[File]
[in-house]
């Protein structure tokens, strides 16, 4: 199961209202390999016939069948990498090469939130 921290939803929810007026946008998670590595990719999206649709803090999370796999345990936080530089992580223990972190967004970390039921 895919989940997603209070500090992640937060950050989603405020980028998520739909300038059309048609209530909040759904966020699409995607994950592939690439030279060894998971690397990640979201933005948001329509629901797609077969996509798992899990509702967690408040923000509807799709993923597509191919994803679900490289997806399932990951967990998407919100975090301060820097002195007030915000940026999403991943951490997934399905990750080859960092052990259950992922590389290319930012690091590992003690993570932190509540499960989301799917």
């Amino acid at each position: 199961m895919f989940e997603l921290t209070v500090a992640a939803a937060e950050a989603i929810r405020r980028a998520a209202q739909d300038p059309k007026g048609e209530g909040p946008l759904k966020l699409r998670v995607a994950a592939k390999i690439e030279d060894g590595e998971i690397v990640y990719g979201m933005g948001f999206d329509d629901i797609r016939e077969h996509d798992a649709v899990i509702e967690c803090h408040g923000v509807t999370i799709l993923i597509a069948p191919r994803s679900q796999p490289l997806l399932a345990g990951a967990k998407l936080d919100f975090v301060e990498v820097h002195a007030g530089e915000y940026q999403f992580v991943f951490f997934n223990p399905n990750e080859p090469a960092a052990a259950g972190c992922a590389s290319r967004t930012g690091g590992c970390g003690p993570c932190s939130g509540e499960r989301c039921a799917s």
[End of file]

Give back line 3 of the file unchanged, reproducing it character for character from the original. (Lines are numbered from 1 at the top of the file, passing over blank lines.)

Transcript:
């Amino acid at each position: 199961m895919f989940e997603l921290t209070v500090a992640a939803a937060e950050a989603i929810r405020r980028a998520a209202q739909d300038p059309k007026g048609e209530g909040p946008l759904k966020l699409r998670v995607a994950a592939k390999i690439e030279d060894g590595e998971i690397v990640y990719g979201m933005g948001f999206d329509d629901i797609r016939e077969h996509d798992a649709v899990i509702e967690c803090h408040g923000v509807t999370i799709l993923i597509a069948p191919r994803s679900q796999p490289l997806l399932a345990g990951a967990k998407l936080d919100f975090v301060e990498v820097h002195a007030g530089e915000y940026q999403f992580v991943f951490f997934n223990p399905n990750e080859p090469a960092a052990a259950g972190c992922a590389s290319r967004t930012g690091g590992c970390g003690p993570c932190s939130g509540e499960r989301c039921a799917s």